Be agile, take many partners

Petter Järtby

The Networked Society is introducing entirely new challenges in supporting the demands of an always-connected, instantaneous, online lifestyle. Partner ecosystems and value chains are increasingly complex, and with the smartphone and Internet of Things trends creating tens of billions of connections that need to be managed.

To succeed in this type of environment, operators must keep their products from becoming a commodity. But success will mean partnering. Operators will need to open up their network and service capabilities — including their OSS and BSS – to many different players, from developers and over-the-top (OTT) players to consumers themselves.

Recent research from Ericsson ConsumerLabs shows that subscribers perceive the value of their experience based on the sum of all of the components in the package, regardless of who supplies it or whether it relates to connectivity, applications or content.

Collaboration with partners outside the telecom domain is destined to yield unbounded benefits. With vision and the proper tools, operators can create unimaginable business opportunities by collaborating with a range of partners, including operators, OTT players, content owners, banks, healthcare providers and more.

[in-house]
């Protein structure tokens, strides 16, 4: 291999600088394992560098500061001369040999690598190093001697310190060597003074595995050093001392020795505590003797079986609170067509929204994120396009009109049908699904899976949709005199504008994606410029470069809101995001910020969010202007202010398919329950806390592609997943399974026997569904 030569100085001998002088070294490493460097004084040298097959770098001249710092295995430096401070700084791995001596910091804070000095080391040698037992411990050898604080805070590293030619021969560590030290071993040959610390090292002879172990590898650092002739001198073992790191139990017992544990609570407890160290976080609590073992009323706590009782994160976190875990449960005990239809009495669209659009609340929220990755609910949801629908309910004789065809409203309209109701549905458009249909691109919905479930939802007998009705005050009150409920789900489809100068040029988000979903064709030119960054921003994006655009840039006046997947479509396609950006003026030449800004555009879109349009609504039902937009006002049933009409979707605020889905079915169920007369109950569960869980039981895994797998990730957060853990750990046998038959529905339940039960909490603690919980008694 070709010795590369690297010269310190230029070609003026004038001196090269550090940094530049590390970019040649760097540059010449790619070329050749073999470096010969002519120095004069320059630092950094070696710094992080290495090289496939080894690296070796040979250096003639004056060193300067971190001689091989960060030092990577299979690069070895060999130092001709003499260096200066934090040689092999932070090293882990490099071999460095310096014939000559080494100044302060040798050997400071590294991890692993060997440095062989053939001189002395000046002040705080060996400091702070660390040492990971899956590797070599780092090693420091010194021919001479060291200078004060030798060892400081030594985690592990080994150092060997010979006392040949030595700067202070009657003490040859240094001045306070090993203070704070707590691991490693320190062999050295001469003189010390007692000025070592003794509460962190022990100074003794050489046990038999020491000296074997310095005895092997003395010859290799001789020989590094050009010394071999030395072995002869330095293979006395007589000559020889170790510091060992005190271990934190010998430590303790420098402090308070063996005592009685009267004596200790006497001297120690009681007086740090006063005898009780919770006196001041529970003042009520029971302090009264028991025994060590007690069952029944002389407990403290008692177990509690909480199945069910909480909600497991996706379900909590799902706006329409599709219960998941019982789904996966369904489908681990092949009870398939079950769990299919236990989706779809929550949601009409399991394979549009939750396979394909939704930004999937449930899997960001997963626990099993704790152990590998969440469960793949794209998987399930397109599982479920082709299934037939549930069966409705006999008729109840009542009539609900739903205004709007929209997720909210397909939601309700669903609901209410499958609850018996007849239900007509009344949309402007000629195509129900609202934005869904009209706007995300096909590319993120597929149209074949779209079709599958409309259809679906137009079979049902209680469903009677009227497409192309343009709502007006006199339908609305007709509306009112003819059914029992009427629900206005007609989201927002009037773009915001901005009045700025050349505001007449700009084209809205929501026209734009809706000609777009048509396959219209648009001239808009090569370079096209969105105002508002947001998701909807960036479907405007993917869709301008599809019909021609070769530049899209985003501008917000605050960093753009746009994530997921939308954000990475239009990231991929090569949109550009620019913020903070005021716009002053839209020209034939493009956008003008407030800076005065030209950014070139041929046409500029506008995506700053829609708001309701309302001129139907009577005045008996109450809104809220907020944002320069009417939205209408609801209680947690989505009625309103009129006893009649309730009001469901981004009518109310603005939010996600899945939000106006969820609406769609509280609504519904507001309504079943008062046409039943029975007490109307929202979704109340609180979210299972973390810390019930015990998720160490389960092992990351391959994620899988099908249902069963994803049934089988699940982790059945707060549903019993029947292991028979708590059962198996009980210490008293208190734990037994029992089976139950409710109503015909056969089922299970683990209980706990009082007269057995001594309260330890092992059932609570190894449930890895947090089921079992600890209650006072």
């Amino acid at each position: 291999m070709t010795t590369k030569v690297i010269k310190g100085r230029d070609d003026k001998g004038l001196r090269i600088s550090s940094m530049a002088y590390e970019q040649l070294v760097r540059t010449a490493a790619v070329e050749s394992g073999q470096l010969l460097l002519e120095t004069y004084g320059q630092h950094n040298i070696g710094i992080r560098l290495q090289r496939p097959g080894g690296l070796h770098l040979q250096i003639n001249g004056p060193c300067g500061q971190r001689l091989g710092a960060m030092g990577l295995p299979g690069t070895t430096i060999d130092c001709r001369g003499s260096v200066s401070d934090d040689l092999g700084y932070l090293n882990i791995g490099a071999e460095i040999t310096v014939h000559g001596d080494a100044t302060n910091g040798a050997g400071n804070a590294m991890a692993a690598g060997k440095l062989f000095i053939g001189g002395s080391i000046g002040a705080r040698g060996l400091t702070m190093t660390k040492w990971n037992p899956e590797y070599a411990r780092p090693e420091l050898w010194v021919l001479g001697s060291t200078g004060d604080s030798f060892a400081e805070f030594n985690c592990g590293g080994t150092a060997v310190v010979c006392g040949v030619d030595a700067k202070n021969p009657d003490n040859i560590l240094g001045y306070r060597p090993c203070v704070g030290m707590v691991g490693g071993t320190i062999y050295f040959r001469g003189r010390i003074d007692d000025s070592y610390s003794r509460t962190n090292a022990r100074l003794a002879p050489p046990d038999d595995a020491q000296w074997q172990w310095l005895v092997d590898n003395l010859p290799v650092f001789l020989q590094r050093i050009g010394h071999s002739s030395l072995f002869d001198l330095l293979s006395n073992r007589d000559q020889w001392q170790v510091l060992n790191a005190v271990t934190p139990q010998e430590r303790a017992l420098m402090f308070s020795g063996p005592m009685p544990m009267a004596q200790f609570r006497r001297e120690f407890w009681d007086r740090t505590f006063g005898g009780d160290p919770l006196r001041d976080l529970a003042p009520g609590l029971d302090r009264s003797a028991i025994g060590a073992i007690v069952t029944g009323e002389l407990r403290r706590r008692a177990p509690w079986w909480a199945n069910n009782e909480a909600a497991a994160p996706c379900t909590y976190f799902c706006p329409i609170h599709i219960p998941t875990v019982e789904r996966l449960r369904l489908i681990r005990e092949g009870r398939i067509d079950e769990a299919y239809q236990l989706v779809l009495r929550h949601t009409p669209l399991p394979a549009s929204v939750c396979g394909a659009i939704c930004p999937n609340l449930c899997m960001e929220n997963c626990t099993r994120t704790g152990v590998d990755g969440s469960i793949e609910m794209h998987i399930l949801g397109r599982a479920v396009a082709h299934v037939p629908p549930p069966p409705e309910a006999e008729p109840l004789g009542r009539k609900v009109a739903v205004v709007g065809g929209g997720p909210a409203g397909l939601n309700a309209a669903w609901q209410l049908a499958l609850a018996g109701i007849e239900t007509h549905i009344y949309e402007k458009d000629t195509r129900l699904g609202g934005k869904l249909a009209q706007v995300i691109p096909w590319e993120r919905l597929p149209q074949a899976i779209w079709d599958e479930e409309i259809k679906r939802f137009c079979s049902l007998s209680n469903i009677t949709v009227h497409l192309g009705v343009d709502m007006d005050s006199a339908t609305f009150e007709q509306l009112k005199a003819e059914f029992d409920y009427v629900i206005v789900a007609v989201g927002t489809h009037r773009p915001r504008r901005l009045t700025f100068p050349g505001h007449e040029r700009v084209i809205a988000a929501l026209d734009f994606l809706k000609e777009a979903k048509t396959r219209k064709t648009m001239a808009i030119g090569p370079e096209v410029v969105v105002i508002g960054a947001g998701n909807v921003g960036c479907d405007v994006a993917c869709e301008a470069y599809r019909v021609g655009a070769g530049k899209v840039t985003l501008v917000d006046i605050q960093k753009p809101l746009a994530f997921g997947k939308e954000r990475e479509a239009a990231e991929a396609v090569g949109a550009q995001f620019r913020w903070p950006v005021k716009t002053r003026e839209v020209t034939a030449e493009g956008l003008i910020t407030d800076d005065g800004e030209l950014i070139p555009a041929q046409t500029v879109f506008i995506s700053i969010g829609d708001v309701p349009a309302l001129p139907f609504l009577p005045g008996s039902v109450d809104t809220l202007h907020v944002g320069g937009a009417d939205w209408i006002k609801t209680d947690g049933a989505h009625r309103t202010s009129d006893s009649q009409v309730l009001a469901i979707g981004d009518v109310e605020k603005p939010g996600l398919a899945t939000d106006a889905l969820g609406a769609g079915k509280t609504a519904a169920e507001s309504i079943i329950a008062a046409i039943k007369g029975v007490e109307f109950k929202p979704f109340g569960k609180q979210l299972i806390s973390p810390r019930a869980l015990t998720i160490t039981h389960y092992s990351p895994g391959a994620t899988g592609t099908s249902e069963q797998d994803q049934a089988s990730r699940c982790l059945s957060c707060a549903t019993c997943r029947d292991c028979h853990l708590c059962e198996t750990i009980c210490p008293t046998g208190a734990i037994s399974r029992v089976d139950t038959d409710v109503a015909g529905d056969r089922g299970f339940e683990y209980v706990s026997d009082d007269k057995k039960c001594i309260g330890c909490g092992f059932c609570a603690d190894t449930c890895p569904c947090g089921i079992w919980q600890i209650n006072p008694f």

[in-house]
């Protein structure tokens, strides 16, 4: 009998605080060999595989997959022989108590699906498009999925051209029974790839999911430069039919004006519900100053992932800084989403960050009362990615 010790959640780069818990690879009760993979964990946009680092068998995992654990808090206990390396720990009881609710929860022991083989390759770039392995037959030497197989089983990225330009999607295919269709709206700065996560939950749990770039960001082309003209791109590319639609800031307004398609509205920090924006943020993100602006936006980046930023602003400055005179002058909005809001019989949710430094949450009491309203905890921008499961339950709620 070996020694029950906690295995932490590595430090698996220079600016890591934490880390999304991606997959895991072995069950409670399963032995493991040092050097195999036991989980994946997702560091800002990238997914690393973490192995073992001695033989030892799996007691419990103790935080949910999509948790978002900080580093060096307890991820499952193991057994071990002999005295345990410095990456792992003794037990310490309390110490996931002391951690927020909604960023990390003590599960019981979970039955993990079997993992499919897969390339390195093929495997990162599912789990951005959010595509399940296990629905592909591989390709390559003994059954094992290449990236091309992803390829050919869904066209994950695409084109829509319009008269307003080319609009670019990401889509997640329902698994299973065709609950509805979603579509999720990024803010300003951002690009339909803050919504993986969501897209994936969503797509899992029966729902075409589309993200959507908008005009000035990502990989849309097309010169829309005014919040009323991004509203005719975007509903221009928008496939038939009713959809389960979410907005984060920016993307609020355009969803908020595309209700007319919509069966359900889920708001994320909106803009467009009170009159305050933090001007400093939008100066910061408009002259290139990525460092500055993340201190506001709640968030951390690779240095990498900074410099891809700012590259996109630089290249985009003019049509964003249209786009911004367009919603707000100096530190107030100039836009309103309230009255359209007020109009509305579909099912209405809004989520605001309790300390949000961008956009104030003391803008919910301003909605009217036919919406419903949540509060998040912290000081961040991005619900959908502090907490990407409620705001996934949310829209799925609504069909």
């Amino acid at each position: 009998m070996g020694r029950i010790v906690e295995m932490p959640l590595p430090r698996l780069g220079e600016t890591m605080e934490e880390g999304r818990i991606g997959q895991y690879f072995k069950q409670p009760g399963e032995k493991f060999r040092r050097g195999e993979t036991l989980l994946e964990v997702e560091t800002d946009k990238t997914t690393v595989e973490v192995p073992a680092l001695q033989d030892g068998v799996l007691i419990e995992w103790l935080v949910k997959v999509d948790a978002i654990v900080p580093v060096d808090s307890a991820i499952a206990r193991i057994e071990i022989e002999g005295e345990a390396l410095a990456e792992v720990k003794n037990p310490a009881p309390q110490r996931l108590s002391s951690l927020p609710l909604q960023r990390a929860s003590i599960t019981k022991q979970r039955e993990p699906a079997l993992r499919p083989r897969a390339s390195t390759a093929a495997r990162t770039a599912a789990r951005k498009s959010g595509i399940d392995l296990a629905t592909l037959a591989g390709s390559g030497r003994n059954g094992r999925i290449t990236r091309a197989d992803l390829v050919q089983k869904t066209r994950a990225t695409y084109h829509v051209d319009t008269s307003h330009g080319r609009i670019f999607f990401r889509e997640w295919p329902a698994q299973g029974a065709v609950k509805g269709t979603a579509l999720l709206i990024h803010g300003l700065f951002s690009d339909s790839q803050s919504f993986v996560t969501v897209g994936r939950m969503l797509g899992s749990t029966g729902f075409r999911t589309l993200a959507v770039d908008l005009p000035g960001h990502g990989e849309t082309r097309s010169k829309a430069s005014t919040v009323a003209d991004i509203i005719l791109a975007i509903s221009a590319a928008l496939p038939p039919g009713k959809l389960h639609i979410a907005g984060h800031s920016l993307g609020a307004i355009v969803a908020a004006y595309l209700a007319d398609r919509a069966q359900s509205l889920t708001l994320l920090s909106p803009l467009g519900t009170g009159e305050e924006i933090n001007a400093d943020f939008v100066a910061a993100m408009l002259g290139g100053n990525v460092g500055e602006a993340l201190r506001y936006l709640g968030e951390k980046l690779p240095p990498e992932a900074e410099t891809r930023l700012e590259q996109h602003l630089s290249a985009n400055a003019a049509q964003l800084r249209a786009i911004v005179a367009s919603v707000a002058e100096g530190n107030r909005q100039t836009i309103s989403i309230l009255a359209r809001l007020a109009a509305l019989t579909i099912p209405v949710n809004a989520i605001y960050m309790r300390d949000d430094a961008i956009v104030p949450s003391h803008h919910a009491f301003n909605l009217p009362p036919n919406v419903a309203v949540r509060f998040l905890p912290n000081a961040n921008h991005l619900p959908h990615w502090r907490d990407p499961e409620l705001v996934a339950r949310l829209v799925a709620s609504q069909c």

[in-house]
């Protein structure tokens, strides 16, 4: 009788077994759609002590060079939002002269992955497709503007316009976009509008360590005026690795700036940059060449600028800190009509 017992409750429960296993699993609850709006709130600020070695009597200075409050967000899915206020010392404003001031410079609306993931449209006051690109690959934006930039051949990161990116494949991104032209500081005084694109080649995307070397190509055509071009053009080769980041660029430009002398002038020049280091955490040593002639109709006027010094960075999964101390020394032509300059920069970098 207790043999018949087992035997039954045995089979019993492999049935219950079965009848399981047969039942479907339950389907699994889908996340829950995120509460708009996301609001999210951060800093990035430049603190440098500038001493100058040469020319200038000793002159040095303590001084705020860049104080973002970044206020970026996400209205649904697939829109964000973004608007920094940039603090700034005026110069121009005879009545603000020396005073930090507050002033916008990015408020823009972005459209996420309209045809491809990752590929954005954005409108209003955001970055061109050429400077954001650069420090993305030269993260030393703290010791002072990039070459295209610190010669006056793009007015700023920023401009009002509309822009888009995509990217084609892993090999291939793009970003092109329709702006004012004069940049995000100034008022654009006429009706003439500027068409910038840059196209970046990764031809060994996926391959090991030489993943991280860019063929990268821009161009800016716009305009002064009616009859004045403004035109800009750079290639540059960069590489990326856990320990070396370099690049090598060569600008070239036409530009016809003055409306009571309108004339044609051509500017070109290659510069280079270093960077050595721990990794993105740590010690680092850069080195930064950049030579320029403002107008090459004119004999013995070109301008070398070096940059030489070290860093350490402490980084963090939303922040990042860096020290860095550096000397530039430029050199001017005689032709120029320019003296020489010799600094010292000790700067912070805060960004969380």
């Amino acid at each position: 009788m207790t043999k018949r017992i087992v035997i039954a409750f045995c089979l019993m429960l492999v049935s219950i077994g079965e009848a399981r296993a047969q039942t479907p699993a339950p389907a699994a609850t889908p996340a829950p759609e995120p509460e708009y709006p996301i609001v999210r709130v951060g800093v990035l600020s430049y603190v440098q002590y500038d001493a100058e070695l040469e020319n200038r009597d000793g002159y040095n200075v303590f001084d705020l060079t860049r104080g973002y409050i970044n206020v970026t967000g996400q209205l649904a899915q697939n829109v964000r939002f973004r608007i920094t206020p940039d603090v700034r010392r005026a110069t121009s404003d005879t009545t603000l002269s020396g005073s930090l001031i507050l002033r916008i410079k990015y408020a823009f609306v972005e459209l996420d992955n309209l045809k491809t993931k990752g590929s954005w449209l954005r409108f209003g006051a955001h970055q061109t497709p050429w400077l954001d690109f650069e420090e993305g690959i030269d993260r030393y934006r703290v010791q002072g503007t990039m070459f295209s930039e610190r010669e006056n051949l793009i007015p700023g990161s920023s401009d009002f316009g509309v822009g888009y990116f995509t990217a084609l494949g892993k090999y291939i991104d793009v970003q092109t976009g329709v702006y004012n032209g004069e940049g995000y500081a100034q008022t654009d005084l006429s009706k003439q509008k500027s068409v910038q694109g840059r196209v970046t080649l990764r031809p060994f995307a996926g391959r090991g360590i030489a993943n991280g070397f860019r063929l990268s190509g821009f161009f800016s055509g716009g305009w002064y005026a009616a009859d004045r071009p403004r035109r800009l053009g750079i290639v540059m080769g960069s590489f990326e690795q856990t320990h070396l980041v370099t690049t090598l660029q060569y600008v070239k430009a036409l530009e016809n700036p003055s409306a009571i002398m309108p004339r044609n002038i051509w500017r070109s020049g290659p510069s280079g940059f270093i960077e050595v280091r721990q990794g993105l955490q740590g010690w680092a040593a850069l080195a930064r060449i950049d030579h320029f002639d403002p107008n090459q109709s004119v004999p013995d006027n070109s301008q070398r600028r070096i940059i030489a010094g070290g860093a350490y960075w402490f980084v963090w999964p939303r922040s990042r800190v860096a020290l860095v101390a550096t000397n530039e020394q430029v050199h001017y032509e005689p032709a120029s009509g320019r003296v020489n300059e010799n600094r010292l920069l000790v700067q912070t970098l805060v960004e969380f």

For example, an operator could create a new healthcare-driven mobile service that runs over on their own network by partnering with a health monitoring alert provider to collect, monitor and act upon a patient’s biometric readings after a hospital discharge.

Partners can provide specialized and personalized innovation for an increased reach to new subscribers. To capitalize on this, operators need to expose more of their unique network assets and commercial terms through their OSS/BSS systems.

In addition to messaging and payments capabilities, they need to allow access to subscriber information, order management workflows, fulfillment and assurance systems, and network policy control.

On the business side, operator flexibility that supports different and complex financial and charging models is key. This includes advertising-supported offers, two-sided deals, upgrade and downgrade offers, weekly, hourly or volume discounts and bundles and offers to optimize yield management of network resources.

For instance, an operator could work with a streaming video provider to create differentiated offerings based on alternative service quality levels.

This transition is enabled through the multiparty ecosystem, since it links the value chains with the value networks that exist between players.

A layered value architecture approach to business strategy and problem solving can help operators become more agile. This provides maximum system flexibility and reuse while avoiding overlapping or duplicate functions and information.



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